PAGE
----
Background: The outbreak of the COVID-19 pandemic at the end of 2019 and the Russian-Ukrainian war in February 2022 created restrictions and uncertainties that affected the general population’s mental health. One of the affected groups was students. This systematic review summarizes the current literature on the prevalence, outcomes, and interventions for stress and anxiety among university, college, graduate, or postsecondary populations. Methods: A systematic literature search was performed on PubMed, Web of Science, Scopus, Embase, Cochrane Library, CINAHL, PsychInfo, and ProQuest, following PRISMA guidelines. Specific inclusion and exclusion criteria were applied, and screening was performed to identify the definitive studies. Results: The prevalence of anxiety was relatively high, ranging from 88.9 to 13.63%, and the prevalence of stress ranged from 56 to 28.14%. The predictors of stress and anxiety included young age, gender being female, STEM course, loneliness, low academic level in school, urban lockdown, confinement, having a preexisting disease, having relatives or friends infected with COVID-19, and proximity to a COVID-19 zone. The predictors of stress included gender being female, living with family, living in a household with many people, being confined rather than having the freedom to relocate, proximity to confirmed cases of COVID-19, lack of access to materials on COVID-19, preexisting mental disorders, and lack of knowledge on the preventable nature of COVID-19. The sources of anxiety among the university students identified in the study included academics, postponement of graduation, cancelation or disruption of planned events, inability to achieve goals, and finances. In addition, the students used trauma-focused, forward-focused, task-oriented, emotion-oriented, and avoidance-oriented coping strategies. Conclusion: The included studies showed that stress and anxiety increased during the pandemic and the war, with gender and uncertainty playing a critical role. The studies provide insights into the widespread use of problem-focused and task-focused coping strategies despite their impact on increasing stress and anxiety.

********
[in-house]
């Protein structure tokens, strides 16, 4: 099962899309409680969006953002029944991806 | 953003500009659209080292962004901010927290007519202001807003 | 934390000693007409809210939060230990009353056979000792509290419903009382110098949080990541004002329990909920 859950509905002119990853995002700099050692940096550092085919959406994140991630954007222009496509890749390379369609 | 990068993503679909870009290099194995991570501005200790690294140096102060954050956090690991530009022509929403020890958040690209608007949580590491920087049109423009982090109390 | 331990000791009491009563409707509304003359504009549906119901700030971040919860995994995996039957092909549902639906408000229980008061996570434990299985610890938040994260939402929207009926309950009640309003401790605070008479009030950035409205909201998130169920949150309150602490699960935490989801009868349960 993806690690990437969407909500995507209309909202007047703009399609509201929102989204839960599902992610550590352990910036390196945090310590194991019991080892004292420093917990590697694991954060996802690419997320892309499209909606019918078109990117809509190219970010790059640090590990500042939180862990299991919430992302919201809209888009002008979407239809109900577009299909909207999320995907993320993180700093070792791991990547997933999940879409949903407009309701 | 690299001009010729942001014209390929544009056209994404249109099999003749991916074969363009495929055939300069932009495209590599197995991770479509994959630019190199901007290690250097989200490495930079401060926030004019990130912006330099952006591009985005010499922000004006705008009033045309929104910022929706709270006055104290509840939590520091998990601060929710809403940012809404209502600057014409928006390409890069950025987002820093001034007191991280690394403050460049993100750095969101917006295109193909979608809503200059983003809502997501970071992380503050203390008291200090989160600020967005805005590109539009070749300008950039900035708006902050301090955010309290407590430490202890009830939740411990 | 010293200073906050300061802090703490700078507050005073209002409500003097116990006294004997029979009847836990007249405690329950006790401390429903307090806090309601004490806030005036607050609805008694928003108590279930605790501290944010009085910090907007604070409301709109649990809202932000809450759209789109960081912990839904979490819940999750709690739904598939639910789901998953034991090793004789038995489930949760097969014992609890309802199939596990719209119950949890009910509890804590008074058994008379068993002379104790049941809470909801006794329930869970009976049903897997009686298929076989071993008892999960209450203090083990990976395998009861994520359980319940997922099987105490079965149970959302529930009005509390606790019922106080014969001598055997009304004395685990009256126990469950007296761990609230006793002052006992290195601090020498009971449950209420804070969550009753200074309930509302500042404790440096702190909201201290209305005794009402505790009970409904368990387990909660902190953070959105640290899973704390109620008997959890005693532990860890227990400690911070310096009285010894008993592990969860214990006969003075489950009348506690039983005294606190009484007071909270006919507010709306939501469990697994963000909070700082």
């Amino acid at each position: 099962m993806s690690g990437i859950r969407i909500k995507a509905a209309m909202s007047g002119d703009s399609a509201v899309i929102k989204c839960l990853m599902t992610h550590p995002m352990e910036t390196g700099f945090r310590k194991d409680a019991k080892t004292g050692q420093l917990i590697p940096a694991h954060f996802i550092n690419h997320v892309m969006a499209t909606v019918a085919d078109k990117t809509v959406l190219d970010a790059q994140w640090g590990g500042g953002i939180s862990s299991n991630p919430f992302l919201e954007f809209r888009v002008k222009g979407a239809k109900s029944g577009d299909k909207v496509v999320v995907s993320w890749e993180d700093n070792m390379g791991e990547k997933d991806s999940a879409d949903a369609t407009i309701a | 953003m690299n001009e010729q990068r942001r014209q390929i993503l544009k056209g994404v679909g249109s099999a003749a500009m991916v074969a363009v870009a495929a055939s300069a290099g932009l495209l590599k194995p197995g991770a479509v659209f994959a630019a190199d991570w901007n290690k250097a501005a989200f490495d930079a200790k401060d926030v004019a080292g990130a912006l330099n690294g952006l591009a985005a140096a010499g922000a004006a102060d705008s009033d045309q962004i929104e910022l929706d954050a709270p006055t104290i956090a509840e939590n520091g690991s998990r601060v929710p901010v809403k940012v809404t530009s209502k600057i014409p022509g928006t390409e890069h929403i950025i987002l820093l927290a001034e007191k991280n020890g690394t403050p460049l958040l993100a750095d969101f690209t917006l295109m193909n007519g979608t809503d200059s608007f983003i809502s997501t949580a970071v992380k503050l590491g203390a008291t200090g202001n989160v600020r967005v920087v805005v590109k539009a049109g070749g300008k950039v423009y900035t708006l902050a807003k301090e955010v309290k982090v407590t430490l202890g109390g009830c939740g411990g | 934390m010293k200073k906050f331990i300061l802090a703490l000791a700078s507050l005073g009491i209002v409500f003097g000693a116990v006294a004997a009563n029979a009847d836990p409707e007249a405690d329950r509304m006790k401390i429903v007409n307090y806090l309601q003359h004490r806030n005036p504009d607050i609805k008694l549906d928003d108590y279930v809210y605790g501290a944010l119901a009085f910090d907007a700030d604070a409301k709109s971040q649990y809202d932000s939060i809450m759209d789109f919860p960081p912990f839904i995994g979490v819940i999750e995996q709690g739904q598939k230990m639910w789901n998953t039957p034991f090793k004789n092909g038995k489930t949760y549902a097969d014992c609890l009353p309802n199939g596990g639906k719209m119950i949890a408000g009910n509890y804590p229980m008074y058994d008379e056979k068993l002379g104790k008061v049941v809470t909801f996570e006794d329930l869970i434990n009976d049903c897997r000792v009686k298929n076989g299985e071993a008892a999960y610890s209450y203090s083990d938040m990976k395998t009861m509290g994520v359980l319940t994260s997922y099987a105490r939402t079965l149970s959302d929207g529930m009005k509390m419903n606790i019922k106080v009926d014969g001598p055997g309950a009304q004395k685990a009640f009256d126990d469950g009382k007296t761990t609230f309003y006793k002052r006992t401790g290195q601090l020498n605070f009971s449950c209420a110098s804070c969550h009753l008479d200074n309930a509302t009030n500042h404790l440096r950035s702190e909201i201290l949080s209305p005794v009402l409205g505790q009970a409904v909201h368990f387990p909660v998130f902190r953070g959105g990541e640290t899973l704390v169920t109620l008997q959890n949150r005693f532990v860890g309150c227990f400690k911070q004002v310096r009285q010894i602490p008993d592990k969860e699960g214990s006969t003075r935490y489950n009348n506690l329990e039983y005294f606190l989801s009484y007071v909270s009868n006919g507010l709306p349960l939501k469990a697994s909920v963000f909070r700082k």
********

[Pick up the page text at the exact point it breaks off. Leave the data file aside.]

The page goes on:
Impact of the COVID-19 pandemic and the Russia-Ukraine war on stress and anxiety in students: A systematic review

Limone P.;Toto G. A.;Messina G.
2022-01-01

Abstract

Background: The outbreak of the COVID-19 pandemic at the end of 2019 and the Russian-Ukrainian war in February 2022 created restrictions and uncertainties that affected the general population’s mental health. One of the affected groups was students. This systematic review summarizes the current literature on the prevalence, outcomes, and interventions for stress and anxiety among university, college, graduate, or postsecondary populations. Methods: A systematic literature search was performed on PubMed, Web of Science, Scopus, Embase, Cochrane Library, CINAHL, PsychInfo, and ProQuest, following PRISMA guidelines. Specific inclusion and exclusion criteria were applied, and screening was performed to identify the definitive studies. Results: The prevalence of anxiety was relatively high, ranging from 88.9 to 13.63%, and the prevalence of stress ranged from 56 to 28.14%. The predictors of stress and anxiety included young age, gender being female, STEM course, loneliness, low academic level in school, urban lockdown, confinement, having a preexisting disease, having relatives or friends infected with COVID-19, and proximity to a COVID-19 zone. The predictors of stress included gender being female, living with family, living in a household with many people, being confined rather than having the freedom to relocate, proximity to confirmed cases of COVID-19, lack of access to materials on COVID-19, preexisting mental disorders, and lack of knowledge on the preventable nature of COVID-19. The sources of anxiety among the university students identified in the study included academics, postponement of graduation, cancelation or disruption of planned events, inability to achieve goals, and finances. In addition, the students used trauma-focused, forward-focused, task-oriented, emotion-oriented, and avoidance-oriented coping strategies. Conclusion: The included studies showed that stress and anxiety increased during the pandemic and the war, with gender and uncertainty playing a critical role. The studies provide insights into the widespread use of problem-focused and task-focused coping strategies despite their impact on increasing stress and anxiety.
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Utilizza questo identificativo per citare o creare un link a questo documento: https://hdl.handle.net/11369/431004
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